Weather is now an issue for NFL football games. Last week there were seven games with a wind chill below freezing.
Check out these game-time temperatures in Week 12 with the wind chill: 1 degree in Cleveland, 2 degrees in New England, 7 in Green Bay, 15 in Kansas City, 18 in New York, and 27 in Washington.
There are issues for teams when they play in sub-freezing weather -- from the game plan, to passing and catching the ball, to tackling. As Panthers coach Ron Rivera said to me this week, "Tackling can be a problem in the cold weather and you have to work on it in cold conditions to make sure it doesn't become an issue."
On the other side of the coin, some teams have an advantage in the cold especially if their quarterback has a history of playing well in it.
Former Steelers coach Bill Cowher said, "I never worried about the cold with Ben Roethlisberger at quarterback. He has big hands to grip the ball and he has a lot of experience playing in the cold from his high school and college days in Ohio before he even got to Pittsburgh."
As we head toward playoff football a number of teams in contention play in cold weather. Denver, New England, Cincinnati and Kansas City could all feel sub-freezing temperatures as well as Pittsburgh, Baltimore and Philadelphia to name a few.
There's no substitute for playing experience in cold weather and that was never more true than in Tom Brady's performance last week when his Patriots stormed back from a 24-0 deficit to win. When you look at Brady's history in cold weather it shouldn't shock you. Peyton Manning always seems to be criticized for his cold-weather performances, but he's not alone when it comes to having a losing record when the temperature dips.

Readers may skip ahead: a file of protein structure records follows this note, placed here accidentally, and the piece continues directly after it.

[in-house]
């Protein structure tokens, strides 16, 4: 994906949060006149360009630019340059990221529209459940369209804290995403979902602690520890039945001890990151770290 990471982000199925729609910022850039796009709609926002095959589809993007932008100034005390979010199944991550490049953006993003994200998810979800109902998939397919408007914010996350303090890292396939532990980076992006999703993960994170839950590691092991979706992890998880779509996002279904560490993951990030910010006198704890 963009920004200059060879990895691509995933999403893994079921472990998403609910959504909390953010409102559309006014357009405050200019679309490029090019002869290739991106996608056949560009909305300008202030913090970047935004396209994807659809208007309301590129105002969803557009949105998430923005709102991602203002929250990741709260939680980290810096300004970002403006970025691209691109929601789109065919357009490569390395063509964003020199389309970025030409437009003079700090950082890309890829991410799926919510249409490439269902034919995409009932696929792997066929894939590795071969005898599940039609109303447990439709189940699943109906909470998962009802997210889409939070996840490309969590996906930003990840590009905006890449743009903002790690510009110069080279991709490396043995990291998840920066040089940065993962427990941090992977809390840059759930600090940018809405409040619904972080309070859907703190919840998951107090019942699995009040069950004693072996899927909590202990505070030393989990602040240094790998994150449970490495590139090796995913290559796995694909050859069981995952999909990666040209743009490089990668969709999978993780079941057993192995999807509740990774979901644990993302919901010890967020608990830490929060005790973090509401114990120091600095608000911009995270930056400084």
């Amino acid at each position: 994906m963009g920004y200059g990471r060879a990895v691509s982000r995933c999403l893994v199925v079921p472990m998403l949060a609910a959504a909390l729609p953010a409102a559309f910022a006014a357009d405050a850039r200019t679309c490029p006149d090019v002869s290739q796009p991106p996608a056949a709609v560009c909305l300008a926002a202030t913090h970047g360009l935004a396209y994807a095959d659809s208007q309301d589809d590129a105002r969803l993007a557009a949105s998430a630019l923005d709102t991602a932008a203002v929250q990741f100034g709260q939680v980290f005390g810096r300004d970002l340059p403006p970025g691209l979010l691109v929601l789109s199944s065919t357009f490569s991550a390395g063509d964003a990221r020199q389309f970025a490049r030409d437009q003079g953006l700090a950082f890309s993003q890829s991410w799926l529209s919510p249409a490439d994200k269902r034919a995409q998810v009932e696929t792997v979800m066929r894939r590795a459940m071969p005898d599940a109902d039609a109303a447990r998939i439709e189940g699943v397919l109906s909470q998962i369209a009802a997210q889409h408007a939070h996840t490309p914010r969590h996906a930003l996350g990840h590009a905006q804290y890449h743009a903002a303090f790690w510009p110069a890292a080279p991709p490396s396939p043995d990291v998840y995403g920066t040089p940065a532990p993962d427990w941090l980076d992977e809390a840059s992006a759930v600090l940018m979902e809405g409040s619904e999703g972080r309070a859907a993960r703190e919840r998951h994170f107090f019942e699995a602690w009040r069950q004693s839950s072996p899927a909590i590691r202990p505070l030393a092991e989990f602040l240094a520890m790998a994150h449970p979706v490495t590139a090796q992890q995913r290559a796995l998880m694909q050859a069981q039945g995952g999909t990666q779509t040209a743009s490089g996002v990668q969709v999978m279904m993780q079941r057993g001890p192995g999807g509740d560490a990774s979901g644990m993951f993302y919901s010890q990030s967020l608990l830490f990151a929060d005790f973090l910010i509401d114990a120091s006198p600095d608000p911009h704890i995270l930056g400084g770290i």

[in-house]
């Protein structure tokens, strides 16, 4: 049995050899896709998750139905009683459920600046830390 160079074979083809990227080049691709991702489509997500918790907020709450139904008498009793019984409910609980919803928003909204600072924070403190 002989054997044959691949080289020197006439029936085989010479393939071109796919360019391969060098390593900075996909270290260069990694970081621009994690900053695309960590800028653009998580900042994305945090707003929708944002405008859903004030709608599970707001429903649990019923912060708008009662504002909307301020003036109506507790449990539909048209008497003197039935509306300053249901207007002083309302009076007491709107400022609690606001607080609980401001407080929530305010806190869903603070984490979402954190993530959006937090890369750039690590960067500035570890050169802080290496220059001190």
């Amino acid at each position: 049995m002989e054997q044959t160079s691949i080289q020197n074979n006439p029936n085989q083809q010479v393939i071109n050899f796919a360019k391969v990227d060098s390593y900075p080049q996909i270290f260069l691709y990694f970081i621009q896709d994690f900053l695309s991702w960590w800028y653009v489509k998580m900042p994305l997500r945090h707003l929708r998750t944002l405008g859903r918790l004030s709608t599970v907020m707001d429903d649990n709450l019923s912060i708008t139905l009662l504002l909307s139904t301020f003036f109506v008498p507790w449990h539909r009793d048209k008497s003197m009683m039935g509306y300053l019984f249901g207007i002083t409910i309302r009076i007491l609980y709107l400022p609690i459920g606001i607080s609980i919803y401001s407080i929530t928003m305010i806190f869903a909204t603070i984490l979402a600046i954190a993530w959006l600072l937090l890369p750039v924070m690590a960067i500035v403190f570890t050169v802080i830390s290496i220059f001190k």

Take a look at the quarterbacks when wind and temperature become critical factors.
Tom Brady has 46 games under his belt in cold weather with a 40-6 record. He's 29-5 at home and 11-1 on the road. He has a 10-2 postseason record inside those 46 games. He has thrown 85 touchdowns, 30 interceptions and he has been sacked 81 times. One of the most impressive facts is his 584 first downs, or an average of 13 per game.
Eli Manning is a long shot to make the playoffs, but he has better numbers in the cold than his brother. Eli is 14-8 outside when it is windy and cold. Playing in the Meadowlands can harden the best of quarterbacks. The younger Manning has 32 touchdowns, 22 interceptions and 30 sacks.
Jay Cutler isn't even healthy at this point and takes some criticism for his body language but he is respectable when the cold wind blows. Cutler is 10-9 all time and 1-1 in postseason. Cutler has thrown 33 touchdowns to 22 interceptions and been sacked 39 times.
I could have given the average fan five chances to pick the next winningest QB in this kind of weather and you make have never picked the right guy. It was a surprise to me, but last week should have been a big hint. Philip Rivers grew up in the South and has played his entire career in San Diego but he loves the cold. Obviously he has never played a home game in the bad weather but he's 8-4 on the road but 0-2 in the playoffs. Rivers has 19 touchdowns, 10 interceptions and 25 sacks.
Some of the young guys have little experience in the cold. Russell Wilson (0-0), Andrew Luck (1-0), Colin Kaepernick (2-0), Cam Newton (1-0) and Nick Foles (0-2) have a combined record of 4-2 but no playoff games in the freezing weather.
Keep an eye on all the quarterbacks from here to the end of the regular season and always consider the weather as a factor when trying to figure out the outcome of games. As Jim Miller, the former Chicago Bears QB said, "The cold cross wind and swirling wind makes it very tough to throw accurately or long and the ball is so hard and slick and even tougher to catch."